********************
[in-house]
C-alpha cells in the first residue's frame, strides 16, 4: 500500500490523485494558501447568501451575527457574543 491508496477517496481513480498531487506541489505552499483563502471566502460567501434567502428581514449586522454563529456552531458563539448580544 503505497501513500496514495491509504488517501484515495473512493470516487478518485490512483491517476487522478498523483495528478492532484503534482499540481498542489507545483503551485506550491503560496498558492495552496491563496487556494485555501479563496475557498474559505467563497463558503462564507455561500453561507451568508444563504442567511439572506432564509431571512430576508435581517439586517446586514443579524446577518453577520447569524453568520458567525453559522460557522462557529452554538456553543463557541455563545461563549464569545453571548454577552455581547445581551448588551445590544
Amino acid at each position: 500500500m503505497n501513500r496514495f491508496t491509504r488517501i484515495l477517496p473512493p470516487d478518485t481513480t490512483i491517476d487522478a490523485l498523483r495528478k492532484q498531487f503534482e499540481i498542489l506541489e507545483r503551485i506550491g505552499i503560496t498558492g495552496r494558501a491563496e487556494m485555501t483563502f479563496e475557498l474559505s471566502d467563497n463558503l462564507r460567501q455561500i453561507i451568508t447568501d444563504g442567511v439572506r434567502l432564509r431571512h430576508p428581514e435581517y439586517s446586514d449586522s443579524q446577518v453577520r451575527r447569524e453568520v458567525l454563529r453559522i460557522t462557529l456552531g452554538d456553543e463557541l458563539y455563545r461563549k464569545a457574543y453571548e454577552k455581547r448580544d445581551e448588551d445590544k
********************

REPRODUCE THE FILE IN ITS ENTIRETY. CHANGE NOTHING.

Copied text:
[in-house]
C-alpha cells in the first residue's frame, strides 16, 4: 500500500490523485494558501447568501451575527457574543 491508496477517496481513480498531487506541489505552499483563502471566502460567501434567502428581514449586522454563529456552531458563539448580544 503505497501513500496514495491509504488517501484515495473512493470516487478518485490512483491517476487522478498523483495528478492532484503534482499540481498542489507545483503551485506550491503560496498558492495552496491563496487556494485555501479563496475557498474559505467563497463558503462564507455561500453561507451568508444563504442567511439572506432564509431571512430576508435581517439586517446586514443579524446577518453577520447569524453568520458567525453559522460557522462557529452554538456553543463557541455563545461563549464569545453571548454577552455581547445581551448588551445590544
Amino acid at each position: 500500500m503505497n501513500r496514495f491508496t491509504r488517501i484515495l477517496p473512493p470516487d478518485t481513480t490512483i491517476d487522478a490523485l498523483r495528478k492532484q498531487f503534482e499540481i498542489l506541489e507545483r503551485i506550491g505552499i503560496t498558492g495552496r494558501a491563496e487556494m485555501t483563502f479563496e475557498l474559505s471566502d467563497n463558503l462564507r460567501q455561500i453561507i451568508t447568501d444563504g442567511v439572506r434567502l432564509r431571512h430576508p428581514e435581517y439586517s446586514d449586522s443579524q446577518v453577520r451575527r447569524e453568520v458567525l454563529r453559522i460557522t462557529l456552531g452554538d456553543e463557541l458563539y455563545r461563549k464569545a457574543y453571548e454577552k455581547r448580544d445581551e448588551d445590544k